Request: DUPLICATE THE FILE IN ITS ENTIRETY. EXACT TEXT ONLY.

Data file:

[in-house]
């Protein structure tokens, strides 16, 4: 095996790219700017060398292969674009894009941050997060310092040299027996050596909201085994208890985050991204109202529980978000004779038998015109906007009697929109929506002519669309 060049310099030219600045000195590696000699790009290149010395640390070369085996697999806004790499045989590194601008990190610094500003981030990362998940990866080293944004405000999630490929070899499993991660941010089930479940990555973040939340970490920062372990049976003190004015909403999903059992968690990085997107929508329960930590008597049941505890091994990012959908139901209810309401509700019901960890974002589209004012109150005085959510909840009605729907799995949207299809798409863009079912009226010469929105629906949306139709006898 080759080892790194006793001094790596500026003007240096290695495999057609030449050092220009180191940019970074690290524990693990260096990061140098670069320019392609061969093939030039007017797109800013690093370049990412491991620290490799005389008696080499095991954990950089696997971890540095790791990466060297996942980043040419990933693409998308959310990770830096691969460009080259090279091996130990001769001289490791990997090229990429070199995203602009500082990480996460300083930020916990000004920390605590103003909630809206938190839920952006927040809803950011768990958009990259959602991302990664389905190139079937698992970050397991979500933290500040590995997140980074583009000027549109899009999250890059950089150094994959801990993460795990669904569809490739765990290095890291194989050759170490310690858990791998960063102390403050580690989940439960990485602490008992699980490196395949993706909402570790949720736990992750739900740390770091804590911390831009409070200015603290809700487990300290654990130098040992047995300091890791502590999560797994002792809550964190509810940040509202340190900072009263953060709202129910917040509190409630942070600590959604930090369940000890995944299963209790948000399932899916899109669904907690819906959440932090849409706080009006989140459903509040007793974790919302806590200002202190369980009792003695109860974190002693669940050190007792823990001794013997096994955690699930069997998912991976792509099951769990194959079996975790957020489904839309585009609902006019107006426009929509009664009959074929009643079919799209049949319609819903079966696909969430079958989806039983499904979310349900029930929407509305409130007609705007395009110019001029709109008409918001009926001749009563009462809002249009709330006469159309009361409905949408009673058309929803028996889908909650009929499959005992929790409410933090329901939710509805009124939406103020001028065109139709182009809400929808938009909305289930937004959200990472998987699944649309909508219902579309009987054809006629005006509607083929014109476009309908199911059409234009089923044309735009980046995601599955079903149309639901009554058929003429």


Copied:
[in-house]
């Protein structure tokens, strides 16, 4: 095996790219700017060398292969674009894009941050997060310092040299027996050596909201085994208890985050991204109202529980978000004779038998015109906007009697929109929506002519669309 060049310099030219600045000195590696000699790009290149010395640390070369085996697999806004790499045989590194601008990190610094500003981030990362998940990866080293944004405000999630490929070899499993991660941010089930479940990555973040939340970490920062372990049976003190004015909403999903059992968690990085997107929508329960930590008597049941505890091994990012959908139901209810309401509700019901960890974002589209004012109150005085959510909840009605729907799995949207299809798409863009079912009226010469929105629906949306139709006898 080759080892790194006793001094790596500026003007240096290695495999057609030449050092220009180191940019970074690290524990693990260096990061140098670069320019392609061969093939030039007017797109800013690093370049990412491991620290490799005389008696080499095991954990950089696997971890540095790791990466060297996942980043040419990933693409998308959310990770830096691969460009080259090279091996130990001769001289490791990997090229990429070199995203602009500082990480996460300083930020916990000004920390605590103003909630809206938190839920952006927040809803950011768990958009990259959602991302990664389905190139079937698992970050397991979500933290500040590995997140980074583009000027549109899009999250890059950089150094994959801990993460795990669904569809490739765990290095890291194989050759170490310690858990791998960063102390403050580690989940439960990485602490008992699980490196395949993706909402570790949720736990992750739900740390770091804590911390831009409070200015603290809700487990300290654990130098040992047995300091890791502590999560797994002792809550964190509810940040509202340190900072009263953060709202129910917040509190409630942070600590959604930090369940000890995944299963209790948000399932899916899109669904907690819906959440932090849409706080009006989140459903509040007793974790919302806590200002202190369980009792003695109860974190002693669940050190007792823990001794013997096994955690699930069997998912991976792509099951769990194959079996975790957020489904839309585009609902006019107006426009929509009664009959074929009643079919799209049949319609819903079966696909969430079958989806039983499904979310349900029930929407509305409130007609705007395009110019001029709109008409918001009926001749009563009462809002249009709330006469159309009361409905949408009673058309929803028996889908909650009929499959005992929790409410933090329901939710509805009124939406103020001028065109139709182009809400929808938009909305289930937004959200990472998987699944649309909508219902579309009987054809006629005006509607083929014109476009309908199911059409234009089923044309735009980046995601599955079903149309639901009554058929003429």